As textbook costs spiral upward, the Ursinus College Student Government (UCSG) has launched a plan to make course books accessible to all students on campus. The Textbook Resource Pilot Program places books in Myrin Library for the classes with the highest number of enrolled students so students can use them within the building.
“We know that not all students buy books,” said Chief Information Officer Gene Spencer. “This program provides greater access to critical information the students need.”
UCSG president Abi Wood and UCSG secretary Karla Pisarcik, both Class of 2017, brought the idea to the library administration, but Spencer says that it was the students who “made it happen.”
Wood said the idea stemmed from a family dinner discussion during which her mother recalled a homeless immigrant student who carried his belongings in a backpack. Remarking that the backpack must have been impossibly heavy because of books, Wood learned that the student went to the college library to access textbooks. And, not having to purchase textbooks helped the young man afford tuition.
That anecdote made an impact on Wood, who brought the idea to her UCSG colleagues. The idea to place textbooks in Myrin was developing when $5,000 became available after a concert fell through last year.
At the same time, the library staff was considering adding textbooks to its collection, which is done at some selective schools. In the past, said Diane Skorina, director of information literacy and instructional technology, “individuals have asked to have textbooks on reserve. But this is the first time that a student organization came to us with a plan.”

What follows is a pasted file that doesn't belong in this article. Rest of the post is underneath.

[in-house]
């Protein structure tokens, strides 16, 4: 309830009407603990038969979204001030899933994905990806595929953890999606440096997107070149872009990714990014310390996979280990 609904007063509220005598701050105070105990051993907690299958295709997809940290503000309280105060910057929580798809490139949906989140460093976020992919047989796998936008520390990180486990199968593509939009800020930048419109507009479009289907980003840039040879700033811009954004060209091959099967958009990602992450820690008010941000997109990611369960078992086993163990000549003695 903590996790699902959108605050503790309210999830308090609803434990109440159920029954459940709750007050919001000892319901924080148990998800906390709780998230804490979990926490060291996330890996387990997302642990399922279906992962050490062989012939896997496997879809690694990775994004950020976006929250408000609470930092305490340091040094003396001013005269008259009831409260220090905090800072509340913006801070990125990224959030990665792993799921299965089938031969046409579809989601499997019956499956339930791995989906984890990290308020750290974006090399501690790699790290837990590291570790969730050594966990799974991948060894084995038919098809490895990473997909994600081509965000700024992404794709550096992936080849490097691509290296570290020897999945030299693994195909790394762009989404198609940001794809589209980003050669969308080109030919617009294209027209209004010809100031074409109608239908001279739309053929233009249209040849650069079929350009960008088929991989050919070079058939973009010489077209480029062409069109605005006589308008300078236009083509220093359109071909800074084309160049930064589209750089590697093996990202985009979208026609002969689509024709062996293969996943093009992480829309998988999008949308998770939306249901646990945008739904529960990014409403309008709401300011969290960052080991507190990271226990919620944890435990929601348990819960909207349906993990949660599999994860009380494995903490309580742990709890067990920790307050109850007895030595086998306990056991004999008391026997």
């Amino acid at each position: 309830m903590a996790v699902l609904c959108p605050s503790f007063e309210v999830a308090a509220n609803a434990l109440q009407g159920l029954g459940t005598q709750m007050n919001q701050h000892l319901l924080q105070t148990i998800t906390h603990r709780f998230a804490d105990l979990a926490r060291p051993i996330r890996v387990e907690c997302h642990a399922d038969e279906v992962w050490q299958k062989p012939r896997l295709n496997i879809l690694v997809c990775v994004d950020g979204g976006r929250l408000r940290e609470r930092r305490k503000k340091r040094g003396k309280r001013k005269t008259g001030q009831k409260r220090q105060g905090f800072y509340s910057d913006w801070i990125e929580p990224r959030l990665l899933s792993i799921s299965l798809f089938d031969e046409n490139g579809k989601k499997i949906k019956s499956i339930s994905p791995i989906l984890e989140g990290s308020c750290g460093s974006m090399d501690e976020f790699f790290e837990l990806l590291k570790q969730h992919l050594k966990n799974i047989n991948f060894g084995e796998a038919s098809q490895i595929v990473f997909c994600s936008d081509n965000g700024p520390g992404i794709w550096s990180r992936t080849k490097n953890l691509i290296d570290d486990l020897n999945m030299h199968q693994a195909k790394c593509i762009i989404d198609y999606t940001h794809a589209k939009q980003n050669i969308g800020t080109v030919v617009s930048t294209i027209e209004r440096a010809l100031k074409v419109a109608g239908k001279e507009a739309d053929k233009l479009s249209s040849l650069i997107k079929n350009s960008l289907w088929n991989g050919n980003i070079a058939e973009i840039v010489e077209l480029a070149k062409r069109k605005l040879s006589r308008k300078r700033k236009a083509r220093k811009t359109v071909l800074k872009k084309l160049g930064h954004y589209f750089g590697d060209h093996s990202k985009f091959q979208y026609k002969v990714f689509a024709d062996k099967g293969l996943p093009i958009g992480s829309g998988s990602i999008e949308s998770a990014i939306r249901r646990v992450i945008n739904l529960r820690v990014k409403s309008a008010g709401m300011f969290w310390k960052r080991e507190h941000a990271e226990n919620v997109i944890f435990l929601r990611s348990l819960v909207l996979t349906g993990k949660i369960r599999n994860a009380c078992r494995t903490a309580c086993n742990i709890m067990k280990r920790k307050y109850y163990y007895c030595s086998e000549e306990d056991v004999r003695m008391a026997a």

With help from the Registrar’s office, Pisarcik created a list of the highest-enrolled courses. The initial collection of 34 textbooks includes Principles of Macroeconomics by Gregory Mankiw for Econ102-A, andHuman Anatomy & Physiology (10th Edition), by Elaine N. Marieb and Katja Hoehn, for PSYC-220-A. Both of these titles are listed online at over $300 for new volumes.
“After talking with a lot of professors,” said Wood, “we were careful to not use this as a textbook replacement program. In order to have good discussions, a lot of professors want their students to be able to access their textbook in the classroom. This program will really serve as a new way for students to use the library - and to lighten their backpacks when coming to the library to study.”
A campus-wide email noted that the “program will be particularly beneficial for students who may not be able to afford textbooks.”
Pisarcik and Wood are optimistic that all students will find the program useful. It shows how the UCSG can work for students. “I think this program is great for the UCSG because it exemplifies our goals of making campus a better place by making changes that benefit both students and faculty and staff,” Pisarcik said. “This program shows Ursinus that UCSG is active and cares about making change happen quickly.”
Added Wood, “This program really shows the Ursinus community what the student government can do – and that we’re ready to work for them. We’re so excited for all of the ideas we have for this year and we can’t wait to hear more ideas from the community to find all the ways we can help make this community better.”